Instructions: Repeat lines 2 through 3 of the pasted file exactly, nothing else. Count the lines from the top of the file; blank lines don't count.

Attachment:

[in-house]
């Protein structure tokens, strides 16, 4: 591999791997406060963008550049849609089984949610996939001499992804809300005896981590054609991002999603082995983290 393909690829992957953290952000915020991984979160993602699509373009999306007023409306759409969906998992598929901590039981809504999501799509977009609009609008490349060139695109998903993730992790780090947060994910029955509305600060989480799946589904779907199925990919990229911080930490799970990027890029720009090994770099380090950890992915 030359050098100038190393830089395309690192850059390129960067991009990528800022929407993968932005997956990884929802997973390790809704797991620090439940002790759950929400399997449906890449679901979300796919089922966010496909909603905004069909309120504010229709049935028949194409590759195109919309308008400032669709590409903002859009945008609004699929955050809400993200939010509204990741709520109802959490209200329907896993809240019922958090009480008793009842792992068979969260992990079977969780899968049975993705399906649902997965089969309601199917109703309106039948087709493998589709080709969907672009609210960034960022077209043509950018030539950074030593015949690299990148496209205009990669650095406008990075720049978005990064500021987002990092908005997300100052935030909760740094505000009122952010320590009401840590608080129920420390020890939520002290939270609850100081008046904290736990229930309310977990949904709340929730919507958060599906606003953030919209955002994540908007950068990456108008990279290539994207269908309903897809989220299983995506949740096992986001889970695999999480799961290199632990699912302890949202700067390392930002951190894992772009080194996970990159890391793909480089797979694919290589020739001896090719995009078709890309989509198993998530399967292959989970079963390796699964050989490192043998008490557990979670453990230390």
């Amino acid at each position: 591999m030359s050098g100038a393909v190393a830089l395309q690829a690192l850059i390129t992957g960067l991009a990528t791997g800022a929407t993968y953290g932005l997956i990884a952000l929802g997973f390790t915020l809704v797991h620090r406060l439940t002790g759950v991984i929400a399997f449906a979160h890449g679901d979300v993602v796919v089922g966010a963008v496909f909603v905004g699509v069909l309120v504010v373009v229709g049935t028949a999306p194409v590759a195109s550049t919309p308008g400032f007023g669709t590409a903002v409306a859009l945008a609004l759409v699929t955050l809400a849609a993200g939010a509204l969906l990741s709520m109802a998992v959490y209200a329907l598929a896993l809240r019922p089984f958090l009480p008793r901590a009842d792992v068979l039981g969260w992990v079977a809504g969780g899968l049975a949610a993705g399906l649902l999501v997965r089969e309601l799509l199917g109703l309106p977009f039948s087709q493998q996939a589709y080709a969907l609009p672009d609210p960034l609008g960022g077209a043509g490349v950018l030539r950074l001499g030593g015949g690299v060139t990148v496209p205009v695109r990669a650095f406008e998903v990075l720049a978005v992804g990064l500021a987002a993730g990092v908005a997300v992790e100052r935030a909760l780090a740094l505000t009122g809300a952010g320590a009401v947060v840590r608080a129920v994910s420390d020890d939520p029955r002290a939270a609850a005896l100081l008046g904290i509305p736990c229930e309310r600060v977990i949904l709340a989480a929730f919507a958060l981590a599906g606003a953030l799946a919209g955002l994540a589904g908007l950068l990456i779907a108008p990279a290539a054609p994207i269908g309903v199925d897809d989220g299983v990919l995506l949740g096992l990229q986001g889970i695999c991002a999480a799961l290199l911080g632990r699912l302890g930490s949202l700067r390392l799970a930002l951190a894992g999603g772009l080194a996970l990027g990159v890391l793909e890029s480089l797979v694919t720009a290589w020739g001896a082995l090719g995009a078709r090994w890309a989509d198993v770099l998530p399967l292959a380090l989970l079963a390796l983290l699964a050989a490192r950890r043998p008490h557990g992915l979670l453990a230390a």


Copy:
């Protein structure tokens, strides 16, 4: 591999791997406060963008550049849609089984949610996939001499992804809300005896981590054609991002999603082995983290 393909690829992957953290952000915020991984979160993602699509373009999306007023409306759409969906998992598929901590039981809504999501799509977009609009609008490349060139695109998903993730992790780090947060994910029955509305600060989480799946589904779907199925990919990229911080930490799970990027890029720009090994770099380090950890992915 030359050098100038190393830089395309690192850059390129960067991009990528800022929407993968932005997956990884929802997973390790809704797991620090439940002790759950929400399997449906890449679901979300796919089922966010496909909603905004069909309120504010229709049935028949194409590759195109919309308008400032669709590409903002859009945008609004699929955050809400993200939010509204990741709520109802959490209200329907896993809240019922958090009480008793009842792992068979969260992990079977969780899968049975993705399906649902997965089969309601199917109703309106039948087709493998589709080709969907672009609210960034960022077209043509950018030539950074030593015949690299990148496209205009990669650095406008990075720049978005990064500021987002990092908005997300100052935030909760740094505000009122952010320590009401840590608080129920420390020890939520002290939270609850100081008046904290736990229930309310977990949904709340929730919507958060599906606003953030919209955002994540908007950068990456108008990279290539994207269908309903897809989220299983995506949740096992986001889970695999999480799961290199632990699912302890949202700067390392930002951190894992772009080194996970990159890391793909480089797979694919290589020739001896090719995009078709890309989509198993998530399967292959989970079963390796699964050989490192043998008490557990979670453990230390």
């Amino acid at each position: 591999m030359s050098g100038a393909v190393a830089l395309q690829a690192l850059i390129t992957g960067l991009a990528t791997g800022a929407t993968y953290g932005l997956i990884a952000l929802g997973f390790t915020l809704v797991h620090r406060l439940t002790g759950v991984i929400a399997f449906a979160h890449g679901d979300v993602v796919v089922g966010a963008v496909f909603v905004g699509v069909l309120v504010v373009v229709g049935t028949a999306p194409v590759a195109s550049t919309p308008g400032f007023g669709t590409a903002v409306a859009l945008a609004l759409v699929t955050l809400a849609a993200g939010a509204l969906l990741s709520m109802a998992v959490y209200a329907l598929a896993l809240r019922p089984f958090l009480p008793r901590a009842d792992v068979l039981g969260w992990v079977a809504g969780g899968l049975a949610a993705g399906l649902l999501v997965r089969e309601l799509l199917g109703l309106p977009f039948s087709q493998q996939a589709y080709a969907l609009p672009d609210p960034l609008g960022g077209a043509g490349v950018l030539r950074l001499g030593g015949g690299v060139t990148v496209p205009v695109r990669a650095f406008e998903v990075l720049a978005v992804g990064l500021a987002a993730g990092v908005a997300v992790e100052r935030a909760l780090a740094l505000t009122g809300a952010g320590a009401v947060v840590r608080a129920v994910s420390d020890d939520p029955r002290a939270a609850a005896l100081l008046g904290i509305p736990c229930e309310r600060v977990i949904l709340a989480a929730f919507a958060l981590a599906g606003a953030l799946a919209g955002l994540a589904g908007l950068l990456i779907a108008p990279a290539a054609p994207i269908g309903v199925d897809d989220g299983v990919l995506l949740g096992l990229q986001g889970i695999c991002a999480a799961l290199l911080g632990r699912l302890g930490s949202l700067r390392l799970a930002l951190a894992g999603g772009l080194a996970l990027g990159v890391l793909e890029s480089l797979v694919t720009a290589w020739g001896a082995l090719g995009a078709r090994w890309a989509d198993v770099l998530p399967l292959a380090l989970l079963a390796l983290l699964a050989a490192r950890r043998p008490h557990g992915l979670l453990a230390a």